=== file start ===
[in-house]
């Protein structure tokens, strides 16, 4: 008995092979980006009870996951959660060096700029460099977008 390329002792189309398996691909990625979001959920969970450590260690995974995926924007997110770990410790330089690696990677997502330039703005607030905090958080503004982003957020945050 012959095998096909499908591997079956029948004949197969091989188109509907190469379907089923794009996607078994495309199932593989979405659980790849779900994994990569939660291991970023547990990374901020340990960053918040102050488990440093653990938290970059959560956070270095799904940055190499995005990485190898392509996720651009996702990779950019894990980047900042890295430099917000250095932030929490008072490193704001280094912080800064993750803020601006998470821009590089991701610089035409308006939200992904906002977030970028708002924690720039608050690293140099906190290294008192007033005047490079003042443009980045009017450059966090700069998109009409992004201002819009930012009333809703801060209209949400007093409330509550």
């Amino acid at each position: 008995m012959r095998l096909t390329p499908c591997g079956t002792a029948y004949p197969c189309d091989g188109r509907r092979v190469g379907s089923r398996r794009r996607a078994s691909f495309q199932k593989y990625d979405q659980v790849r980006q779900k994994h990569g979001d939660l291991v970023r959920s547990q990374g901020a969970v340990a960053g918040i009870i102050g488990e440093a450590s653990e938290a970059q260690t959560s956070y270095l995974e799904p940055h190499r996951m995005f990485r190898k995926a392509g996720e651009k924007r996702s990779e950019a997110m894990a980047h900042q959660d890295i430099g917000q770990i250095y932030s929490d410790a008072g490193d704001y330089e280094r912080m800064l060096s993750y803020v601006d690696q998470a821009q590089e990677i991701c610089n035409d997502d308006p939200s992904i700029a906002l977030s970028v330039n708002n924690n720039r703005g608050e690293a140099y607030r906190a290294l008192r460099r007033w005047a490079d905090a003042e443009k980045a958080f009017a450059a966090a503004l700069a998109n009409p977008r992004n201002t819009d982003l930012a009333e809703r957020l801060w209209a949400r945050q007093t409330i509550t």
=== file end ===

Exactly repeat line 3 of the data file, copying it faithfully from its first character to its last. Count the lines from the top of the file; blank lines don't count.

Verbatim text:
């Amino acid at each position: 008995m012959r095998l096909t390329p499908c591997g079956t002792a029948y004949p197969c189309d091989g188109r509907r092979v190469g379907s089923r398996r794009r996607a078994s691909f495309q199932k593989y990625d979405q659980v790849r980006q779900k994994h990569g979001d939660l291991v970023r959920s547990q990374g901020a969970v340990a960053g918040i009870i102050g488990e440093a450590s653990e938290a970059q260690t959560s956070y270095l995974e799904p940055h190499r996951m995005f990485r190898k995926a392509g996720e651009k924007r996702s990779e950019a997110m894990a980047h900042q959660d890295i430099g917000q770990i250095y932030s929490d410790a008072g490193d704001y330089e280094r912080m800064l060096s993750y803020v601006d690696q998470a821009q590089e990677i991701c610089n035409d997502d308006p939200s992904i700029a906002l977030s970028v330039n708002n924690n720039r703005g608050e690293a140099y607030r906190a290294l008192r460099r007033w005047a490079d905090a003042e443009k980045a958080f009017a450059a966090a503004l700069a998109n009409p977008r992004n201002t819009d982003l930012a009333e809703r957020l801060w209209a949400r945050q007093t409330i509550t």